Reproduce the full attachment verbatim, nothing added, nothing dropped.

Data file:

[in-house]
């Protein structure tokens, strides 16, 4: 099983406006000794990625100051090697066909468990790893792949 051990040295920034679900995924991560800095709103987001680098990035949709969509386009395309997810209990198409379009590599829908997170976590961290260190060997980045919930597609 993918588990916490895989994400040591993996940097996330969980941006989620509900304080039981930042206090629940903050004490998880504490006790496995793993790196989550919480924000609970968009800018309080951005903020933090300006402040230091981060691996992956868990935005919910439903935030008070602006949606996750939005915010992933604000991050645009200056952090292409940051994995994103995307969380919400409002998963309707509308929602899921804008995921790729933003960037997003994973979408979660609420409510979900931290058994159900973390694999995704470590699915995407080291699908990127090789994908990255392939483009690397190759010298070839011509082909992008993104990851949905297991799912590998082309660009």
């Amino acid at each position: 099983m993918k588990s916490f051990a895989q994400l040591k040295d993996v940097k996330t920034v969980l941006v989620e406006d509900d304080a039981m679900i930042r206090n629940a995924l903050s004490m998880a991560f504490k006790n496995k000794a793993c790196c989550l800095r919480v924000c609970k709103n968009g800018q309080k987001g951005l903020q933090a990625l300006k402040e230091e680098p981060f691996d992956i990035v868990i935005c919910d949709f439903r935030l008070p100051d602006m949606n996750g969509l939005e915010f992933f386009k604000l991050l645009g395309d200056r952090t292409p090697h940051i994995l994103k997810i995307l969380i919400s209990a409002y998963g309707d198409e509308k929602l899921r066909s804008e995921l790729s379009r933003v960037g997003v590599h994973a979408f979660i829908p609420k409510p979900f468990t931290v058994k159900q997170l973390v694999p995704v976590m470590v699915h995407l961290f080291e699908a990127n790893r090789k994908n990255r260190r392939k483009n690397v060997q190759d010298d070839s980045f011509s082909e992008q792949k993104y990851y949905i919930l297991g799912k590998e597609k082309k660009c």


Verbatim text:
[in-house]
């Protein structure tokens, strides 16, 4: 099983406006000794990625100051090697066909468990790893792949 051990040295920034679900995924991560800095709103987001680098990035949709969509386009395309997810209990198409379009590599829908997170976590961290260190060997980045919930597609 993918588990916490895989994400040591993996940097996330969980941006989620509900304080039981930042206090629940903050004490998880504490006790496995793993790196989550919480924000609970968009800018309080951005903020933090300006402040230091981060691996992956868990935005919910439903935030008070602006949606996750939005915010992933604000991050645009200056952090292409940051994995994103995307969380919400409002998963309707509308929602899921804008995921790729933003960037997003994973979408979660609420409510979900931290058994159900973390694999995704470590699915995407080291699908990127090789994908990255392939483009690397190759010298070839011509082909992008993104990851949905297991799912590998082309660009």
């Amino acid at each position: 099983m993918k588990s916490f051990a895989q994400l040591k040295d993996v940097k996330t920034v969980l941006v989620e406006d509900d304080a039981m679900i930042r206090n629940a995924l903050s004490m998880a991560f504490k006790n496995k000794a793993c790196c989550l800095r919480v924000c609970k709103n968009g800018q309080k987001g951005l903020q933090a990625l300006k402040e230091e680098p981060f691996d992956i990035v868990i935005c919910d949709f439903r935030l008070p100051d602006m949606n996750g969509l939005e915010f992933f386009k604000l991050l645009g395309d200056r952090t292409p090697h940051i994995l994103k997810i995307l969380i919400s209990a409002y998963g309707d198409e509308k929602l899921r066909s804008e995921l790729s379009r933003v960037g997003v590599h994973a979408f979660i829908p609420k409510p979900f468990t931290v058994k159900q997170l973390v694999p995704v976590m470590v699915h995407l961290f080291e699908a990127n790893r090789k994908n990255r260190r392939k483009n690397v060997q190759d010298d070839s980045f011509s082909e992008q792949k993104y990851y949905i919930l297991g799912k590998e597609k082309k660009c």